4. Borrow a Free Copy From the Campus Library or your Professors. Publishing companies and their sales representatives send professors multiple free samples of textbooks as a way to promote new products. Many professors either keep these copies or donate them free copies to the campus library. Before you buy a book check to see if you can borrow that free book from either your professor or the library.
5. Ask Your Professors to Negotiate Lower Prices and Longer Shelf Lives for Textbooks. The UCLA Math Department negotiated a 20% price cut in a popular Thomson Learning calculus book with just a little bit of pushing and the UC Santa Cruz Physics Department negotiated a reprint of a 1980 physics book that is just as good and much cheaper than brand new books. Let your professors know about these examples and ask them to try and do the same.
6. Ask Your Professors to Order Textbooks Early. If the campus bookstore knows before the end of the quarter/semester that the professor is going to use the same book the next quarter/semester, the bookstore will pay more for used copies because they know they will be able to resell them. Encourage all of your professors to use the same book for as long as possible and submit their textbook orders to the bookstore before the end of the quarter/semester so students can sell their used books for more money.
7. Ask your Professors to Order Textbooks Unbundled. A CALPIRG survey found that half of all textbooks now come “bundled” — or shrink-wrapped with additional instructional materials, such as CD-ROMs and workbooks. Some publishers tell professors the CD-ROMs and workbooks are free. The reality is the bundled items can dramatically increase the cost of a textbook. In one example, the bundle including the textbook was $130 and the textbook alone was only $60. Encourage your professors to order books unbundled and if they must bundle them, only order materials they know they will use.
8. Contact the Publishers Directly. Publishers report that they are sensitive to their customers needs and are only publishing what faculty and students want. Tell them how you feel about bundled textbooks and unnecessary new editions. Contact the publishers directly at www.publishers.org .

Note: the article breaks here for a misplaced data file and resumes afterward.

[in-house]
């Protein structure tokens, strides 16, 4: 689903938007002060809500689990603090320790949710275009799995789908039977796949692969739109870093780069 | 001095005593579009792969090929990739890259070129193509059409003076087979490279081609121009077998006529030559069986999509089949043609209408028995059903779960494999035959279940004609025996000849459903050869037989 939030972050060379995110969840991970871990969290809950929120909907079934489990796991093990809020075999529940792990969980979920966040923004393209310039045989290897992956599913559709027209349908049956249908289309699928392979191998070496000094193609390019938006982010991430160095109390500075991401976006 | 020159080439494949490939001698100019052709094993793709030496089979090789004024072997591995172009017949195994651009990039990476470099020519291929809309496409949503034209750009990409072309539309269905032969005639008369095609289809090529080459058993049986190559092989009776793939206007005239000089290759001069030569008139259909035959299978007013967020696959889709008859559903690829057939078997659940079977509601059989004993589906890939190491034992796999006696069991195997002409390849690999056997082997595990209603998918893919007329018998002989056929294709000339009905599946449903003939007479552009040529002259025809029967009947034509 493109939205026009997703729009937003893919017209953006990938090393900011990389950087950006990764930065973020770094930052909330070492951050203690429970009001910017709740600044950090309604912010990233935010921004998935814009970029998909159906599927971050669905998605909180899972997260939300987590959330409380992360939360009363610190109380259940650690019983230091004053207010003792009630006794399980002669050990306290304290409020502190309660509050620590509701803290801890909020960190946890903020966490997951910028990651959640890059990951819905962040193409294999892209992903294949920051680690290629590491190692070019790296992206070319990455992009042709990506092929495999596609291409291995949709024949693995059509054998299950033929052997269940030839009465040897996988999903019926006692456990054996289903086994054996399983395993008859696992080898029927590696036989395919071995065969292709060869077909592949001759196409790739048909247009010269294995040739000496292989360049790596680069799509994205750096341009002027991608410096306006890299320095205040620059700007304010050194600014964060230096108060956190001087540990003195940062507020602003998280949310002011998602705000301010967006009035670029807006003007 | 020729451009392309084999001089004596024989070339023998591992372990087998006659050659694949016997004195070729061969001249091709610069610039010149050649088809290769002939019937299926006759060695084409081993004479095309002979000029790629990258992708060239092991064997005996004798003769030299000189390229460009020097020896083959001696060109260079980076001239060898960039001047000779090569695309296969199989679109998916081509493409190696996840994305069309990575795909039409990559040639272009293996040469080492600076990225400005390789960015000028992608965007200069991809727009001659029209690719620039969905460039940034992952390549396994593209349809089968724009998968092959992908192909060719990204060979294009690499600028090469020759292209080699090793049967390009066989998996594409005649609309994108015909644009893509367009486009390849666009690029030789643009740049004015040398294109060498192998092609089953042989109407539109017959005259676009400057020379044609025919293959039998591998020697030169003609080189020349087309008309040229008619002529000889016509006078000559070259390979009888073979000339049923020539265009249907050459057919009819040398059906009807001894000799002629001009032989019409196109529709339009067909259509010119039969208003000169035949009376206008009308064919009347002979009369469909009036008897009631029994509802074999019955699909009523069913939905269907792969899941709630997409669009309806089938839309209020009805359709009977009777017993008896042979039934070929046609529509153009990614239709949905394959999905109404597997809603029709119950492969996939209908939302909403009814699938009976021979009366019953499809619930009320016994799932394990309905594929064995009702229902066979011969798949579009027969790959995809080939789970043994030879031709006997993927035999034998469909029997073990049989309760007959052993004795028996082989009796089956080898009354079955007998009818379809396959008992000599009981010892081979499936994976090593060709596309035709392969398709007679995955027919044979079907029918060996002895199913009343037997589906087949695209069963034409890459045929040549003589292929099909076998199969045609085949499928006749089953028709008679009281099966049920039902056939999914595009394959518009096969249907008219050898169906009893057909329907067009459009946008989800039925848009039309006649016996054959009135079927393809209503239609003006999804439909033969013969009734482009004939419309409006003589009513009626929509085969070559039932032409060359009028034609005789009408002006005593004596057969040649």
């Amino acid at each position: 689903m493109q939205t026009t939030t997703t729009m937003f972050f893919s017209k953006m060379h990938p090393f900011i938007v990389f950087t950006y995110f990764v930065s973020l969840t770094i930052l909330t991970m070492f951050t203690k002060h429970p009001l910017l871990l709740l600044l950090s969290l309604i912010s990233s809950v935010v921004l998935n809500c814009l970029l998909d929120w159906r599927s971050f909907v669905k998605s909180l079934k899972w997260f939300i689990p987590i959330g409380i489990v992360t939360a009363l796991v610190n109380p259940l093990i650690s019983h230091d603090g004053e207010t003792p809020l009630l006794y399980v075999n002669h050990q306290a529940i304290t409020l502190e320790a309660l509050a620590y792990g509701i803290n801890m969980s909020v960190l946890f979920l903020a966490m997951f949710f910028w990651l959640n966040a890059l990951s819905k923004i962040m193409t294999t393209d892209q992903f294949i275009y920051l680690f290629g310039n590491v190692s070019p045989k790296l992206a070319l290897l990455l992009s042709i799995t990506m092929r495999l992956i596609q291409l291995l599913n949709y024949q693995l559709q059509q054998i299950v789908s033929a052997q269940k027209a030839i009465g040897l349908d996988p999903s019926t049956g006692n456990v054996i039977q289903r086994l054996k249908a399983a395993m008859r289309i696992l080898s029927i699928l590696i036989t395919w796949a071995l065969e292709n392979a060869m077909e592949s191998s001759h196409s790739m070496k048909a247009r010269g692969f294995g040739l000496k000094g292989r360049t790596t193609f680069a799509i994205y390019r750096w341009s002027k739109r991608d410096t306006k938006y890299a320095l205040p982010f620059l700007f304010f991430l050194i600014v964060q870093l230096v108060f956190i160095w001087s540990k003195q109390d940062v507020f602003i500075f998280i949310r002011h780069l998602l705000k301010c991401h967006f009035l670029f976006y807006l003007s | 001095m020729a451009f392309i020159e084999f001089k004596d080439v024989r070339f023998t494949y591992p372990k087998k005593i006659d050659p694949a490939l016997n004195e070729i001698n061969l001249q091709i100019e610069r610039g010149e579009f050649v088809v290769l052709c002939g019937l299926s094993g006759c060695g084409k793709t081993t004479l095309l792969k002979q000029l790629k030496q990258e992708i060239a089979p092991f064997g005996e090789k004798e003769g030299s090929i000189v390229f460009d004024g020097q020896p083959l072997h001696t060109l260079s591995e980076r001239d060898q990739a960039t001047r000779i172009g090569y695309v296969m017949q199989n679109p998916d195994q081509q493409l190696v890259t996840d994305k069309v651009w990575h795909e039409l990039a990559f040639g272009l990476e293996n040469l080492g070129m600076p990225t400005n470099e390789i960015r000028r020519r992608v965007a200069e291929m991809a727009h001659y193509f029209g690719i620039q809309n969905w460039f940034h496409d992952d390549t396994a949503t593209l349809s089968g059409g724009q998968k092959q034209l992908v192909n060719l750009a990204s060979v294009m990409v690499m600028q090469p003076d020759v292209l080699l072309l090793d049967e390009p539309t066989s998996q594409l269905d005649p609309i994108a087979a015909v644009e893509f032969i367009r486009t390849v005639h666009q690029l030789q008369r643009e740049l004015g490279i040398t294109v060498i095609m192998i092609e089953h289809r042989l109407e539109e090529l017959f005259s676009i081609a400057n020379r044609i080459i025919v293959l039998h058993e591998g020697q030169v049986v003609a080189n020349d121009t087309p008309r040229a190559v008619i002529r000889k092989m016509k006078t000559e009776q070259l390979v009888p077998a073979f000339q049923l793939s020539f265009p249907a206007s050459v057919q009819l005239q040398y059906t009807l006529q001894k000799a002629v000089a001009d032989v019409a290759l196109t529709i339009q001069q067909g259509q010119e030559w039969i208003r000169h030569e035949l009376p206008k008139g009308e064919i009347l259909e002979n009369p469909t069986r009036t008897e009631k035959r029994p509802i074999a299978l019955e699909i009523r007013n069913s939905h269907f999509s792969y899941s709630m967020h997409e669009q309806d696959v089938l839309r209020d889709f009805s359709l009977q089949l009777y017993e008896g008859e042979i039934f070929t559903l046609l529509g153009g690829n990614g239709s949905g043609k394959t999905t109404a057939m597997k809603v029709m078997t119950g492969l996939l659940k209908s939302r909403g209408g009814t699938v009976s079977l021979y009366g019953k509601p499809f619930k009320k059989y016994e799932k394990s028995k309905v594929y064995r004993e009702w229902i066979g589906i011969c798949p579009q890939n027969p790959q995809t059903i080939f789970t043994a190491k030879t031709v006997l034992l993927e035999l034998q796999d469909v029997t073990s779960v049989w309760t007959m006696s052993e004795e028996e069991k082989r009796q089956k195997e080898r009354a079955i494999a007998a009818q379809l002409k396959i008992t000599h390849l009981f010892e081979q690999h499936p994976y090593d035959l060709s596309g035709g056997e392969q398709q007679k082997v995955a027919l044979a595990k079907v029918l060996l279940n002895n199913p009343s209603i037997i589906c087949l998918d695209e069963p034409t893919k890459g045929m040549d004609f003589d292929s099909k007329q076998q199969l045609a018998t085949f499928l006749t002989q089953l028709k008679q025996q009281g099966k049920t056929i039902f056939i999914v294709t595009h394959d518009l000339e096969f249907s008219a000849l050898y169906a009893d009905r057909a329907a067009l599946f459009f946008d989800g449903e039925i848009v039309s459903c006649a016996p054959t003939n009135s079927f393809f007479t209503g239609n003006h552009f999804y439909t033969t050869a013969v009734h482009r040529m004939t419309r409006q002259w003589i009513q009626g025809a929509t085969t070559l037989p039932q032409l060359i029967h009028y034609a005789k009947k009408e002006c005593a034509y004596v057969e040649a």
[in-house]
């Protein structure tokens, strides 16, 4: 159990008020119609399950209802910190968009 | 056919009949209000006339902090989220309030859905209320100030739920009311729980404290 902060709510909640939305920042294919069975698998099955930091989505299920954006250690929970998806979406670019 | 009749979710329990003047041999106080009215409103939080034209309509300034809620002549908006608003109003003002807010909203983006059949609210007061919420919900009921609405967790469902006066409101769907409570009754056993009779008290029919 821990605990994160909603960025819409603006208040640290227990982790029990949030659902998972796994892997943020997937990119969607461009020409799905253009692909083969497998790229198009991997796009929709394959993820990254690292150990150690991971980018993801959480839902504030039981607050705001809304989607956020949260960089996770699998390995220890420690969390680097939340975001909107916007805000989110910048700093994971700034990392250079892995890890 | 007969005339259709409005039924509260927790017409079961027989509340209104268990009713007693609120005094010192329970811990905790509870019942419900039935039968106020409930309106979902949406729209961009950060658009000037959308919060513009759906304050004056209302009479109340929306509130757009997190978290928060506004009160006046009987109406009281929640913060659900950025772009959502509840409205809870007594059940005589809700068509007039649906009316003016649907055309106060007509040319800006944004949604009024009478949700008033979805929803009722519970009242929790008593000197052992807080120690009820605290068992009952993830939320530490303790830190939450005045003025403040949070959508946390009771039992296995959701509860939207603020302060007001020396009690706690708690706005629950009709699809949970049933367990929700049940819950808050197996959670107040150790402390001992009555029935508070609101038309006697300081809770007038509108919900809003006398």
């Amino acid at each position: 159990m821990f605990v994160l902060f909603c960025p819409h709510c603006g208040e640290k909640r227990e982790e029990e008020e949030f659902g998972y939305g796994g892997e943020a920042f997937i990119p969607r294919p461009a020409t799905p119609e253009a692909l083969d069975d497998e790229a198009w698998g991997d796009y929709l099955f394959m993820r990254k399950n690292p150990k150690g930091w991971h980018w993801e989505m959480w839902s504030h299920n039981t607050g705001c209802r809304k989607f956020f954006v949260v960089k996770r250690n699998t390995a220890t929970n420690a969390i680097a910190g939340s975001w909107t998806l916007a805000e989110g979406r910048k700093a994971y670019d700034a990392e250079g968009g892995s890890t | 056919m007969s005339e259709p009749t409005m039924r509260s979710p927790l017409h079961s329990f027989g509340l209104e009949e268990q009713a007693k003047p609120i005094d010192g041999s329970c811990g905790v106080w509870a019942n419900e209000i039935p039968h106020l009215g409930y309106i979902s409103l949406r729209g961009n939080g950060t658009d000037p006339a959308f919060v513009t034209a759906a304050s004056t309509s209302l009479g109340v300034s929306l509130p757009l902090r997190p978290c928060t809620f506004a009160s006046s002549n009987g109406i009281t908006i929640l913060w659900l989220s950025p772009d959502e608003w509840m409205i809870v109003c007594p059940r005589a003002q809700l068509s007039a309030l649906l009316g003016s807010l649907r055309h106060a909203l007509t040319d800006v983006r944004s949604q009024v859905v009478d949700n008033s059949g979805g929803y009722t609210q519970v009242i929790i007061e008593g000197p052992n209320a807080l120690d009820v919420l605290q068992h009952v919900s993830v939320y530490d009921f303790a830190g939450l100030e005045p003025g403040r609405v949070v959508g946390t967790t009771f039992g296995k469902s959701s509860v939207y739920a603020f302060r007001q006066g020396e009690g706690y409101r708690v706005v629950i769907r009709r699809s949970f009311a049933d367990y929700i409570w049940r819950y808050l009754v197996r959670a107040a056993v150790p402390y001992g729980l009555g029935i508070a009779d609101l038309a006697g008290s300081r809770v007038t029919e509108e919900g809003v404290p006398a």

9. Contact Your Elected Officials. Many state legislatures including California, Connecticut and Illinois have started investigating the publishers’ practices. Congress has launched its own investigation that is due out this month. Call your state and federal representatives and share your personal story. If your representative knows students in their district are struggling to afford textbooks they are much more likely to take action. Find your representative at www.senate.gov and www.house.gov .
10. Start a Rental Service on Campus. Textbook rental services have been in existence for over a century and are in place at 20 colleges and universities around the country. Textbook rental fees range from $130 to $240 per year. For a guide on how to start a rental service on your campus, check out a new report, “Affordable Textbooks for the 21st Century: A guide to establishing textbook rental services,” by the CALPIRG Education Fund available at www.MakeTextbooksAffordable.org .
“As college costs continue to rise, there has never been a more important time for students to use their consumer buying-power to stand up to the publishing industry,” added Fairchild.
This list is partly based on a report by CALPIRG, entitled, “Rip-off 101: How the Current Practices of the Publishing Industry Drive up the Cost of College Textbooks.” The report found that even though students already pay $900 a year for textbooks, textbook publishers artificially inflate the price of textbooks by adding bells and whistles to the current texts, and forcing cheaper used books off the market by producing expensive new editions of textbooks that are barely different from the previous edition. The report also found that most of the faculty members surveyed in the report do not think many of these add-ons are useful and are supportive of efforts to streamline textbook costs and extend the shelf-life of current textbook editions. To download the report go to www.MakeTextbooksAffordable.org.
About the Student PIRGs
The Student Public Interest Research Groups is a national network of non-profit, non-partisan student advocacy groups that work on public interest issues pertaining to the environment, consumer protection and government reform.